Courage and Not Being Stuck

By Kathy Goodman

Here is the  poem “Autobiography In Five Chapters” by Portia Nelson, taken from “The Tibetan Book of Living and Dying” by Sogyal Rinpoche.

I walk down the street.
There is a deep hole in the sidewalk.
I fall in.
I am lost. I am hopeless.
It isn’t my fault.
It takes forever to find a way out.

I walk down the same street.
There is a deep hole in the sidewalk.
I pretend I don’t see it.
I fall in again.
I can’t believe I’m in the same place.
But it isn’t my fault.
It still takes a long time to get out.

I walk down the same street.
There is a deep hole in the sidewalk.
I see it there.
I still fall in. It’s a habit.
My eyes are open.
I know where I am.
It is my fault.
I get out immediately.

I walk down the same street.
There is a deep hole in the sidewalk.
I walk around it.

I walk down another street.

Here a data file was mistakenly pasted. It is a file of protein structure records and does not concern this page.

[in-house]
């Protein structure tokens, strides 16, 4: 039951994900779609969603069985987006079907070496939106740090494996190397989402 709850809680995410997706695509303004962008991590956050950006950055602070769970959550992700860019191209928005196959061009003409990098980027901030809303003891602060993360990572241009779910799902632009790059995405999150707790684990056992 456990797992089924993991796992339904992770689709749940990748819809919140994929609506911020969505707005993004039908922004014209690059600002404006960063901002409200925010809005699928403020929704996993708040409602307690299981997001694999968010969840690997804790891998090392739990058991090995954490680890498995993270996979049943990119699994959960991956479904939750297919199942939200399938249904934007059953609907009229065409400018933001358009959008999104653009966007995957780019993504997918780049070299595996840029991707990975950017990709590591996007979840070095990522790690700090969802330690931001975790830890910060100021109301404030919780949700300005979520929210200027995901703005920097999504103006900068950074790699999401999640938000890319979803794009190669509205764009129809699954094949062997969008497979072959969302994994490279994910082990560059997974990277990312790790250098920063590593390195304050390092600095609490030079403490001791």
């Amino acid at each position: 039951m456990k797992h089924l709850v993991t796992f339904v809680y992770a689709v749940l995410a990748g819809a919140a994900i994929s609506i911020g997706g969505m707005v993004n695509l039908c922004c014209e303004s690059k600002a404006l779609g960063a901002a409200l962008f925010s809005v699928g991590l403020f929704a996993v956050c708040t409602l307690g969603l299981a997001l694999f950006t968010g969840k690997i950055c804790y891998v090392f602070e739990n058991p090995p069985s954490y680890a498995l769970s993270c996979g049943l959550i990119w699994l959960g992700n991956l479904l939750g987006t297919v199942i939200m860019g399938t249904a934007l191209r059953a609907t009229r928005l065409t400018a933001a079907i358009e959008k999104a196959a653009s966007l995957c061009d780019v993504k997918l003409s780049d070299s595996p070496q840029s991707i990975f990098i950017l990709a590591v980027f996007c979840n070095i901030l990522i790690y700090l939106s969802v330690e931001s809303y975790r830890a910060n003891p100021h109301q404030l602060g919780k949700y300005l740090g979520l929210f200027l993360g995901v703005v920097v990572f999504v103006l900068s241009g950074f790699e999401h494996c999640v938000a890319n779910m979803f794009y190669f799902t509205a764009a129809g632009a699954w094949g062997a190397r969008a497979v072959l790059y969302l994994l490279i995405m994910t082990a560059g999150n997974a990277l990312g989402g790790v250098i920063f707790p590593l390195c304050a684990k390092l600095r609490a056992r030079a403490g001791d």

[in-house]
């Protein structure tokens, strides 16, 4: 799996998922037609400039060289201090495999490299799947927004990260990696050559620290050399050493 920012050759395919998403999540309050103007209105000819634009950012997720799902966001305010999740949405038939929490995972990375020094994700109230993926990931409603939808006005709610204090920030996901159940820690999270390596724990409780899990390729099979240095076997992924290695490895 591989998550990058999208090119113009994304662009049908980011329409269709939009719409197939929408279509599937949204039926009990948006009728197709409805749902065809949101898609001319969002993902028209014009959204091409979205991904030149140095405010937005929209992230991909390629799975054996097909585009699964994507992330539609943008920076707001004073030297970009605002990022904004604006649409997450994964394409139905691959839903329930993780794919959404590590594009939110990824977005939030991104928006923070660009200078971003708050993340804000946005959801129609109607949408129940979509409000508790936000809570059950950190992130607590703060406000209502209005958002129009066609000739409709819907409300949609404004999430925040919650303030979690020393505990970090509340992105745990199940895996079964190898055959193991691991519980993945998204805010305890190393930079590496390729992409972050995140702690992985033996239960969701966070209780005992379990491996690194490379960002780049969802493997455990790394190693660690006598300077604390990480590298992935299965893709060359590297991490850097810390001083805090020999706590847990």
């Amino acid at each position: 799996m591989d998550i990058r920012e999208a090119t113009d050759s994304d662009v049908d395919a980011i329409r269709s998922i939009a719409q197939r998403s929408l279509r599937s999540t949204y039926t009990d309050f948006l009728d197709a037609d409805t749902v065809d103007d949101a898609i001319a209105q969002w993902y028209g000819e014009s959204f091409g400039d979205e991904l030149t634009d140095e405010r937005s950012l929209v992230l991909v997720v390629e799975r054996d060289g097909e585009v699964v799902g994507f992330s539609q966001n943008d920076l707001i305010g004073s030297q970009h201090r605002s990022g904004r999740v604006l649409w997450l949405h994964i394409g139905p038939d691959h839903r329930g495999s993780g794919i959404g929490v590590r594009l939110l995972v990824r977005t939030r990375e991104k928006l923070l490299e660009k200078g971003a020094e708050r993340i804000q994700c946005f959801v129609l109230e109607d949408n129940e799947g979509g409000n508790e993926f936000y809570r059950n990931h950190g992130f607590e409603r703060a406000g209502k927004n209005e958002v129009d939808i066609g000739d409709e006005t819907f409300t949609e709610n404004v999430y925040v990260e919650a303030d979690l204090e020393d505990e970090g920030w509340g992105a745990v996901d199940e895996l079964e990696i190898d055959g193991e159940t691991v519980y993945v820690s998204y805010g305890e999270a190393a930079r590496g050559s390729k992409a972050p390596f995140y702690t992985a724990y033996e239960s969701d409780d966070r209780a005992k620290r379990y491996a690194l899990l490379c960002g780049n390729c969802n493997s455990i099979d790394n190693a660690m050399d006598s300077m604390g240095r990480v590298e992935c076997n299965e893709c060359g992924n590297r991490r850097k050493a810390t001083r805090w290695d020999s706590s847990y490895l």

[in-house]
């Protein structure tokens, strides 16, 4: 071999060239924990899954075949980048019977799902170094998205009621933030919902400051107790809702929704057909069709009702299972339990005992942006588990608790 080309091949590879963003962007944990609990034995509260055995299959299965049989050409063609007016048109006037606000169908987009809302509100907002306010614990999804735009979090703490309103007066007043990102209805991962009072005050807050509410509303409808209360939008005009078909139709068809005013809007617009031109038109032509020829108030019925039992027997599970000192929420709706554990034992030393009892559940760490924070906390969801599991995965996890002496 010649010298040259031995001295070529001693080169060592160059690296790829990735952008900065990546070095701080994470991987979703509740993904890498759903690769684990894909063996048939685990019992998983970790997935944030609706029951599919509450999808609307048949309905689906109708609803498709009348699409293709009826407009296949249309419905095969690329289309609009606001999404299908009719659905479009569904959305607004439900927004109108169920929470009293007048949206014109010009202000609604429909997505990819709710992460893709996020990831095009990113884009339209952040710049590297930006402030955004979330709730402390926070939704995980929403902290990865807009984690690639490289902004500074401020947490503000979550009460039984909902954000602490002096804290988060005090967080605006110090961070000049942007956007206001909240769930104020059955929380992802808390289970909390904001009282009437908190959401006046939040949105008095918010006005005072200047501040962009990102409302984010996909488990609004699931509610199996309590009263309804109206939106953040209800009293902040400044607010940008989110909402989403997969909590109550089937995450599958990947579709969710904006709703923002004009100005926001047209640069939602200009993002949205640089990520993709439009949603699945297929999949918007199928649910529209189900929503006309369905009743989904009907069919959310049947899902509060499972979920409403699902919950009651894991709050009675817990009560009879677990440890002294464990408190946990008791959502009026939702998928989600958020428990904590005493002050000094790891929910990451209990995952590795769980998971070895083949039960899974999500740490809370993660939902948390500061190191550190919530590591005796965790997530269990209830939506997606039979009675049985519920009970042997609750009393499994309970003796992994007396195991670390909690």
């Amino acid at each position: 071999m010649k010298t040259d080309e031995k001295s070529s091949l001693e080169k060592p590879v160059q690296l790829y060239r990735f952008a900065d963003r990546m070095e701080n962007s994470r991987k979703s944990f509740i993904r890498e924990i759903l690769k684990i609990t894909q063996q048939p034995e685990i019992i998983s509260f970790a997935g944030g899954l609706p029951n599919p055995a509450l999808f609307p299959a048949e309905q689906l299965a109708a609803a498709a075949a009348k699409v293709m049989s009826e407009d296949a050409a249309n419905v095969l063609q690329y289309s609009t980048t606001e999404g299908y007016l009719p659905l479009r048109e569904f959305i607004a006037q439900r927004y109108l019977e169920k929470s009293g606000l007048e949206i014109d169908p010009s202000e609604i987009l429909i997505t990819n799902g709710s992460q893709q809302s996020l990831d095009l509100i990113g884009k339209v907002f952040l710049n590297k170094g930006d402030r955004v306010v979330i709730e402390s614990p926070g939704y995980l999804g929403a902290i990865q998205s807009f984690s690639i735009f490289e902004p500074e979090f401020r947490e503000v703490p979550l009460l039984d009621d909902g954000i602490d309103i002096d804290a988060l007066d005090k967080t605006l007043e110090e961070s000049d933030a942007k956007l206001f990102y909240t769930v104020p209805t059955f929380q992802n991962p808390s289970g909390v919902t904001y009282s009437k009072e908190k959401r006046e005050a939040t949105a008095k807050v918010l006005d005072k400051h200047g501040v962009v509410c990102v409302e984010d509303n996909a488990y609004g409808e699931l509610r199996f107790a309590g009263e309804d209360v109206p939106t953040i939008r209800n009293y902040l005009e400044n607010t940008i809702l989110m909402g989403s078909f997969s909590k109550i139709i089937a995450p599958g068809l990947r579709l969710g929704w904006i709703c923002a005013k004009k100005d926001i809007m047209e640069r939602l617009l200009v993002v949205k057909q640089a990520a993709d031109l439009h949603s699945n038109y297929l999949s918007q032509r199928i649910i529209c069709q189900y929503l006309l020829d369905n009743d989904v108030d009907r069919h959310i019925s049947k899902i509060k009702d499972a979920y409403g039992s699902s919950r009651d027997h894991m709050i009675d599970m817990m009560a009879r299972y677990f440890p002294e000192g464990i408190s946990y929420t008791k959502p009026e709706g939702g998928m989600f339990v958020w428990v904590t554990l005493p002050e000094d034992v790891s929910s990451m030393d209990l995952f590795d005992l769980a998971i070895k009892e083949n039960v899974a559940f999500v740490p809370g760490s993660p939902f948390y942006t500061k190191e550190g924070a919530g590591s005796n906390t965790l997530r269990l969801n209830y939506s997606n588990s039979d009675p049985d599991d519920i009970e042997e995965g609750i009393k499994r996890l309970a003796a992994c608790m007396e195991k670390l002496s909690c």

Strive for courage.  The first step might be to acknowledge any fear that blocks your fulfillment, any repeated patterns you do that waste your time – that spin your wheels in mud.  Do not burn up energy going nowhere. Do not try to back your car into a too small parking space. It will not work. Try not to repeat the same mistakes over and over.  If you find yourself doing that, at least see that you still haven’t learned and forgive yourself.  Stop, when “stuck” and regroup by quietly reflecting on a simple question “what do I need to do to move forward?”  I have always asked this question most successfully while retreating to a warm bath and dimming the lights. You may have to back up, change courses or simply wait.  Sometimes there are no “solutions” at hand and the best plan is to stop seeking solutions and just stay open to opportunities.  Try not to play the “blame game” of it being someone else’s fault and you are the “victim”…this is, in my experience, a total waste of time and weakens you, diminishes you.   It is likely you are responsible, since it is your perception of the situation. In the meanwhile, life itself is passing you by.  Just remain “awake” to life itself and not your little momentary problem. Do not get becalmed.  Catch the wind in your sail: if there is no wind, wait for it and enjoy the view.  Everything changes all the time, it’s the nature of life itself.